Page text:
Intranet Innovations 2011: six key themes from this year’s awards
This year the Intranet Innovation Awards are five years old. The global competition, run by Step Two Designs, has uncovered another set of great examples of innovative work from intranet teams worldwide. Collectively they give us a compelling glimpse of where intranets are at this moment in time, as well as an indication of where they are heading.
In 2011 there were over 50 entries, resulting in:
- One platinum award winner: Framestore (UK)
- Nine gold award winners: Queensland University of Technology (Australia), UK Parliament (UK), Lafarge (France), Alcatel-Lucent (France), Lundbeck (Denmark), Malmö Stad (Sweden), ScottsMiracle-Gro (USA), Arup (UK), CRS Australia (Australia)
- Four commended entries: RPC (UK), Vancity (Canada), RSPCA Australia (Australia), CSIRO (Australia)
These excellent entries suggest a number of key themes, six of which are explored in this article.
14 case studies, 200 screen shots
The full annual Intranet Innovations 2011 report features detailed case studies of all 14 winning and commended entries, around 200 intranet screen shots of the sites in question and articles from the judges. It’s available to purchase directly from the Step Two Designs website. At $89 we believe it represents great value.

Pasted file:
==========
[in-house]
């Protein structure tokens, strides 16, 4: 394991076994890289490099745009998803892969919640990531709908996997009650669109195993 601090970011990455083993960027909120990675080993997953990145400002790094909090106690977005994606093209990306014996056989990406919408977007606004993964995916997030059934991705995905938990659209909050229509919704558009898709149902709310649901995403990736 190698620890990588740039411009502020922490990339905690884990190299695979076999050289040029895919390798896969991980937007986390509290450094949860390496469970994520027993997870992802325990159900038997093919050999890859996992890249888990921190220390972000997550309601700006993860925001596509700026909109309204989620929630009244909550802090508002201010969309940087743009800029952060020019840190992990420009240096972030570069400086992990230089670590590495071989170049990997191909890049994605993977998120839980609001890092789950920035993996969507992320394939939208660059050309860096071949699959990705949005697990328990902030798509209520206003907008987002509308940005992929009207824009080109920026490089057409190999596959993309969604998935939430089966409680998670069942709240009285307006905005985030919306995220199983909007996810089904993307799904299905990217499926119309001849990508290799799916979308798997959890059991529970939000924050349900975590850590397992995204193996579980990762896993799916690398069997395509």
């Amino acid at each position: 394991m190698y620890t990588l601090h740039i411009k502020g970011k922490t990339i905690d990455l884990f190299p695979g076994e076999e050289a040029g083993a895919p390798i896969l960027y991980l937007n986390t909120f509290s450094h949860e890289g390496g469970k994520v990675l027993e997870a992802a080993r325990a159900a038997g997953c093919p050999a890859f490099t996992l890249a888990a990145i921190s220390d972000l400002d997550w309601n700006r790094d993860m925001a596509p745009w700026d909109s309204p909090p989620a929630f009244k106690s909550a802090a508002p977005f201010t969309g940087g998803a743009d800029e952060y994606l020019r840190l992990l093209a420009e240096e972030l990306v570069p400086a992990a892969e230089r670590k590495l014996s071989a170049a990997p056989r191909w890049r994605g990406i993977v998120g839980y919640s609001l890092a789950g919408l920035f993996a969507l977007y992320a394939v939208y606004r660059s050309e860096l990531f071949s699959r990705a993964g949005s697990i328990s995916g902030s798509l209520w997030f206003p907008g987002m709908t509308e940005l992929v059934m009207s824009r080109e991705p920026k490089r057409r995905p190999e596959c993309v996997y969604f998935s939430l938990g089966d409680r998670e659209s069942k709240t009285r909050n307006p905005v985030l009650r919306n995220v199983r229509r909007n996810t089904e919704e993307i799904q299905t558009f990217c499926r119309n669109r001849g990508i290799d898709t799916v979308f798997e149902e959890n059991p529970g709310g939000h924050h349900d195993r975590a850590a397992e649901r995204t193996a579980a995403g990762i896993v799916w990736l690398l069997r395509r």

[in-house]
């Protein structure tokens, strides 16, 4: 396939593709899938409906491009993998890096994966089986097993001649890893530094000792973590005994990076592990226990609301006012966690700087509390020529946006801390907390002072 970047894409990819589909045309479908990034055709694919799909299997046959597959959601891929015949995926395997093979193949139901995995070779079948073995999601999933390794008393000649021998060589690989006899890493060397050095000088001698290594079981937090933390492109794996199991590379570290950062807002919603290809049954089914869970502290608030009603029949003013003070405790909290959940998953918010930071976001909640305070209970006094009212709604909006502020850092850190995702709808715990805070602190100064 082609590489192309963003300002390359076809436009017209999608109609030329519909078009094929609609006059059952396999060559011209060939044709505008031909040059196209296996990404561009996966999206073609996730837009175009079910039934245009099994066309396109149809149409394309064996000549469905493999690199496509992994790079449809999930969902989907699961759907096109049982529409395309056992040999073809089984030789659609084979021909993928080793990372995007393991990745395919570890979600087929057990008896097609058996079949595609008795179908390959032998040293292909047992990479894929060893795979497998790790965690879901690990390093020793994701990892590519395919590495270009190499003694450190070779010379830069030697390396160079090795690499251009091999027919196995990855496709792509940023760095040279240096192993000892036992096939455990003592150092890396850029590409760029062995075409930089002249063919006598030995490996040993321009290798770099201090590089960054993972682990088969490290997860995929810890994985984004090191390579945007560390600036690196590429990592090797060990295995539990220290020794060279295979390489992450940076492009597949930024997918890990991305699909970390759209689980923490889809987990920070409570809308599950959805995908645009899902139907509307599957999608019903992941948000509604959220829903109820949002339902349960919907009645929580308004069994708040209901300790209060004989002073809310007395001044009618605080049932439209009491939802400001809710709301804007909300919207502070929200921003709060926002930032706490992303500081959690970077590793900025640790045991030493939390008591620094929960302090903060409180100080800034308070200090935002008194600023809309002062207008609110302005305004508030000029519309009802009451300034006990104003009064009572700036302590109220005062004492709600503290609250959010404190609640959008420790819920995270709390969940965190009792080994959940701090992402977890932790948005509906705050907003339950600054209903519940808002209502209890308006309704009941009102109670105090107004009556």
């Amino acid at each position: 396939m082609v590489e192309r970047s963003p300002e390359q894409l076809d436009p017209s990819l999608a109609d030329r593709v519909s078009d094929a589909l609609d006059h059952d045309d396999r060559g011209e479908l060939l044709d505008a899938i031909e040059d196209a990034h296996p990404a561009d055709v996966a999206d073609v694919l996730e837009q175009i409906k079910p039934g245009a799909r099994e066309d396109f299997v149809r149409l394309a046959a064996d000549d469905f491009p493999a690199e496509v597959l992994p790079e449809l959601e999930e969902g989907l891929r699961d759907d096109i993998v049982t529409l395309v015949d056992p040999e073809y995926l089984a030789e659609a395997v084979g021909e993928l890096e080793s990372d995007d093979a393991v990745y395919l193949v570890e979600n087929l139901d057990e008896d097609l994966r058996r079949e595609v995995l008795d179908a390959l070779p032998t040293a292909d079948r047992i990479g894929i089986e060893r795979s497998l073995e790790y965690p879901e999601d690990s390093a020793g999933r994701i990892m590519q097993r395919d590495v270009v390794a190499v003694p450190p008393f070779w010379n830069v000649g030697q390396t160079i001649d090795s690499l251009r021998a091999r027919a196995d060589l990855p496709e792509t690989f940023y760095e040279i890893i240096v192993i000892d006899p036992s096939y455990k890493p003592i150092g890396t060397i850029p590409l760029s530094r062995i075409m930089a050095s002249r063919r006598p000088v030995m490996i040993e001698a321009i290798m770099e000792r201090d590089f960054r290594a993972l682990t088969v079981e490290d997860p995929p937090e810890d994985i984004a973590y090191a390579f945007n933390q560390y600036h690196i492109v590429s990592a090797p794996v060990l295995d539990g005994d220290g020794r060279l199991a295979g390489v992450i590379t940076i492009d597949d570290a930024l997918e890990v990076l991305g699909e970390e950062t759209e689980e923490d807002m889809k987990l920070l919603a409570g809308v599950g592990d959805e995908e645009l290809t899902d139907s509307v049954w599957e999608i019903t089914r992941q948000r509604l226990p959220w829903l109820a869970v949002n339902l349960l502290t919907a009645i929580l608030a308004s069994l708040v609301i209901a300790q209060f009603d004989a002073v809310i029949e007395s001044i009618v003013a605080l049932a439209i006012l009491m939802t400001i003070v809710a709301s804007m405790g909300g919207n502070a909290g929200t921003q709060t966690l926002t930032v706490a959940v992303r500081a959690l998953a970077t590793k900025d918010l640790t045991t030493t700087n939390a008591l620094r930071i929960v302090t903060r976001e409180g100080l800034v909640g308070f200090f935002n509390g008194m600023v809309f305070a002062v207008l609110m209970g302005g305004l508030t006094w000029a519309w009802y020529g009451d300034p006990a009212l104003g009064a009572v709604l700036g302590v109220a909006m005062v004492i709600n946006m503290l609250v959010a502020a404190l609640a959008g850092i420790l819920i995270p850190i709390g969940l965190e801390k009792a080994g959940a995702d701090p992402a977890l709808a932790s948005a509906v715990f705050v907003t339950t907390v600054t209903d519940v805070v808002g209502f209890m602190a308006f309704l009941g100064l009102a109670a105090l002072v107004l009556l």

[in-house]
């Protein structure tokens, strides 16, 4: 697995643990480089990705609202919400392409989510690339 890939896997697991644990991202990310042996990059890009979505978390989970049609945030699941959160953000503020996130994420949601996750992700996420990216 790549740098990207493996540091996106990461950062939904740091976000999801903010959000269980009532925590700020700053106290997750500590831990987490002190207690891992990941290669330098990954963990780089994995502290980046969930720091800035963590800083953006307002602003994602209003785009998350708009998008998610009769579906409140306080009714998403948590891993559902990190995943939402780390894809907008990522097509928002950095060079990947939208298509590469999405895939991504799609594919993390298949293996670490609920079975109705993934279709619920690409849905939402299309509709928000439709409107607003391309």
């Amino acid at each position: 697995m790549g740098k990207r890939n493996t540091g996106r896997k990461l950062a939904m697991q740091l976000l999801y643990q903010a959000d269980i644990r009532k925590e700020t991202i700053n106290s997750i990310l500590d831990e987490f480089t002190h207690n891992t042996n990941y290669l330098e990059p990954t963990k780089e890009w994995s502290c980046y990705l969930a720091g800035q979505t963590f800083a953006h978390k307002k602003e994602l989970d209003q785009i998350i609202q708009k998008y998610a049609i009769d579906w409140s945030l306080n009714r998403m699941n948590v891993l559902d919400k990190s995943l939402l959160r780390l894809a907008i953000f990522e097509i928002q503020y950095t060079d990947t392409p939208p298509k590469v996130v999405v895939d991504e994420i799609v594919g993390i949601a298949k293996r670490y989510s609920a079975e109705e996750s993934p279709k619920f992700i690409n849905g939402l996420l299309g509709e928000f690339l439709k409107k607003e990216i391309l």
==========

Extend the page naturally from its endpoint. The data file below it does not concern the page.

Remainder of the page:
Here are the six themes we found.
Continuous improvement is a driver for intranet innovation
Continuous improvement is key
An outcome this year that genuinely surprised the judges was that previous winners of the Intranet Innovation Awards have picked up more prizes.
Our Platinum winner Framestore won a gold award in 2010 for the company’s new intranet platform, which included a highly configurable homepage, integrated an existing wiki and introduced a micro-blogging tool called Fritter.
Similarly CRS Australia, a strong entry with its ‘Just In time content’ concept, previously won the Platinum award in 2009 with an ingenious set of business applications all integrated with SAP.
Perhaps the fact that these intranet teams have repeated their success is not so surprising. Teams and the approaches they take are critical for successful innovation. At both CRS Australia and Framestore, there has been continuity in personnel and methodology between previous prize-winning innovations and their entries this year.
Successfully delivering innovative and high-impact projects inside organisations always raises user expectations and the standards of the intranet team members themselves. If you deliver something of high quality, then everything going forward has to be as good, if not even better.